the axis of the pipe with a reciprocal distance of 0.185 m. The first
thermocouple is located at a distance of 0.435 m from the inlet of the
water. The TC08 Thermocouple Data Logger (Pico Technology) with sampling rate
equal to 1 s has been connected with the thermocouples. An adaptable
constant head reservoir and an outlet reservoir permit a
constant head to be maintained during the test, and water within the pipe flows from the
bottom to the top. An ultrasonic velocimeter (DOP3000 by Signal Processing)
is used to measure the instantaneous flow rate. An electric water boiler
characterized by a volume equal to 0.01 m^{3} has been used to heat the
water flowing through the pipe.

A medium gravel (*M*_{1}) (Soil Survey Staff, 1975) and a very coarse gravel
(*M*_{2}) (Soil Survey Staff, 1975) have been used. Figure 2 shows the tested
materials whereas in Table 1 the hydraulic and the thermal parameters of each
material are reported. The grain size and the specific surface of each porous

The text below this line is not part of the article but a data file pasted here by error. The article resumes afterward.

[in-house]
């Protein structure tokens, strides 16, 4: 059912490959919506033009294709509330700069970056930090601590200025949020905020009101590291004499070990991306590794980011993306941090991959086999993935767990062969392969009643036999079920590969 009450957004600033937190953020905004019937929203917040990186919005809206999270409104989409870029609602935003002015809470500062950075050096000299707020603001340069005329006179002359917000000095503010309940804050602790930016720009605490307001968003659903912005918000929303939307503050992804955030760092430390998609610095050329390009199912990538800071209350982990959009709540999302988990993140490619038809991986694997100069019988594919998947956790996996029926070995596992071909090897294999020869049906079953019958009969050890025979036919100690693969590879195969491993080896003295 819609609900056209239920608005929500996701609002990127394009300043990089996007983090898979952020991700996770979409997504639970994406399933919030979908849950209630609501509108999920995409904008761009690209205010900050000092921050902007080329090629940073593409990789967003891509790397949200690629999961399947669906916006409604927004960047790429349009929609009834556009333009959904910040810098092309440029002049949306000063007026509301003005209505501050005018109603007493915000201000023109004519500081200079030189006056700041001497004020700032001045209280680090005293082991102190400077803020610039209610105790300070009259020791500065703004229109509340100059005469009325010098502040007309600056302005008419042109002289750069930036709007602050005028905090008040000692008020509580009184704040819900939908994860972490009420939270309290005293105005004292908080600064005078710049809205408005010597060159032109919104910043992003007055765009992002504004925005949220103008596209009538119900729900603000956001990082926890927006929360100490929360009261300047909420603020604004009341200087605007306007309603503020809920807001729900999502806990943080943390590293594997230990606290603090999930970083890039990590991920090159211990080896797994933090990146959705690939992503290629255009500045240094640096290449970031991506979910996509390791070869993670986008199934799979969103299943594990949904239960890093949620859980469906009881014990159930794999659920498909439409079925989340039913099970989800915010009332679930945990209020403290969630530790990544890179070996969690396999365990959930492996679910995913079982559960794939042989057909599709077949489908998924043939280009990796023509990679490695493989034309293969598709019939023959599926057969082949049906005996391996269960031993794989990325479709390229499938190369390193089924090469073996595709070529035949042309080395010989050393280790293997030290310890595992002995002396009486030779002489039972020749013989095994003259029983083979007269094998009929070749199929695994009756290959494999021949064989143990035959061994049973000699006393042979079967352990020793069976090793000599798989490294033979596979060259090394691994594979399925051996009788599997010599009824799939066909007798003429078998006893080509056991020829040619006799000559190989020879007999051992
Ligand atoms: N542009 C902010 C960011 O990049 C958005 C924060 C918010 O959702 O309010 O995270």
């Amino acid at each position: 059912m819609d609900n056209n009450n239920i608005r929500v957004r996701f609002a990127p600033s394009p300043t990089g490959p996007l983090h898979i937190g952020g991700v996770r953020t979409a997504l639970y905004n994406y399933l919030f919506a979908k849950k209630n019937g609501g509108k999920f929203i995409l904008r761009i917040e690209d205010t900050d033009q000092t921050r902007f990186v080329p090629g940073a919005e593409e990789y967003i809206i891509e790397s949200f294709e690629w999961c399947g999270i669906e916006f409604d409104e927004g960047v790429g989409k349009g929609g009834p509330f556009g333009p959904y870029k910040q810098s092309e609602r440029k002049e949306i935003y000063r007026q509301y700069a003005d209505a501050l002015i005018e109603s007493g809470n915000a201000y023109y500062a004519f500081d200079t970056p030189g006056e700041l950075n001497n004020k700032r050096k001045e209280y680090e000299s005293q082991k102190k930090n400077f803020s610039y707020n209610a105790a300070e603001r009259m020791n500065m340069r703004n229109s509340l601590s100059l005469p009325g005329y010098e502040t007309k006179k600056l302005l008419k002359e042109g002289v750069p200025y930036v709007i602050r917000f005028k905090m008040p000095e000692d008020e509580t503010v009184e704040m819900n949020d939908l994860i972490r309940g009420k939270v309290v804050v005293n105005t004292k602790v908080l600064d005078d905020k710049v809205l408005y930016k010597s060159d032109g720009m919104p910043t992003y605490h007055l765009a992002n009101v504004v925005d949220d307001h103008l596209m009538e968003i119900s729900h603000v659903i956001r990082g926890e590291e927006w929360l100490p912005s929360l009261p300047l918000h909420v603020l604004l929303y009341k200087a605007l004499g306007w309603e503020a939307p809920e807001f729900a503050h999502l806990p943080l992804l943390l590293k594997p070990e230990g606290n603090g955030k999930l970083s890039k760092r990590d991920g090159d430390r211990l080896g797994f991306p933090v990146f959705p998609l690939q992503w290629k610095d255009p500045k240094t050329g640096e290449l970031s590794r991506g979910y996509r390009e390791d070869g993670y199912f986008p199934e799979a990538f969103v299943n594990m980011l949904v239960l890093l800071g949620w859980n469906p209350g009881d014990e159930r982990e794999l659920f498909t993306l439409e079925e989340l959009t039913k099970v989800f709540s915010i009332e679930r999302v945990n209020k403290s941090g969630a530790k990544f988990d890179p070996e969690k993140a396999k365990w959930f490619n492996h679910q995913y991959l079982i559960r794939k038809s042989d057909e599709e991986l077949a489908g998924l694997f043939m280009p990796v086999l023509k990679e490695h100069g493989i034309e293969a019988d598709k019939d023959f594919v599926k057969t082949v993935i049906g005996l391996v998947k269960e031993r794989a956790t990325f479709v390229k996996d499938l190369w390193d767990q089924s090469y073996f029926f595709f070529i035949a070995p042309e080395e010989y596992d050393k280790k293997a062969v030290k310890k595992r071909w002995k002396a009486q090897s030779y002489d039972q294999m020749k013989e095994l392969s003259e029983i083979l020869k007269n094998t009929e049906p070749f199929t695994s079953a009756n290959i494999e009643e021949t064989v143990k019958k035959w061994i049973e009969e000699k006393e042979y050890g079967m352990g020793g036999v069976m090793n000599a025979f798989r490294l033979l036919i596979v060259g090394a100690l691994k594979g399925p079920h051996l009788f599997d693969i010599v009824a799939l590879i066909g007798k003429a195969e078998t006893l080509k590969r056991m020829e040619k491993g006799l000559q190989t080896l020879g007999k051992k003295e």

material is directly estimated on a sample of 100 grains, whereas the
porosity is estimated by the ratio of the volume of void space to the total
volume of the filled plastic circular pipe. The volume of the void space is
obtained by measuring the amount of water which enters the pipe until full
saturation. The thermal characteristics reported in the Table 1 are
literature values (Engineering ToolBox, 2009). The temperature tracer tests
involve the observation of the thermal breakthrough curves (BTCs) monitored
by the seven thermocouples. Initially cold water flows through the pipe
filled with the porous medium in order to have a constant temperature *T*_{0}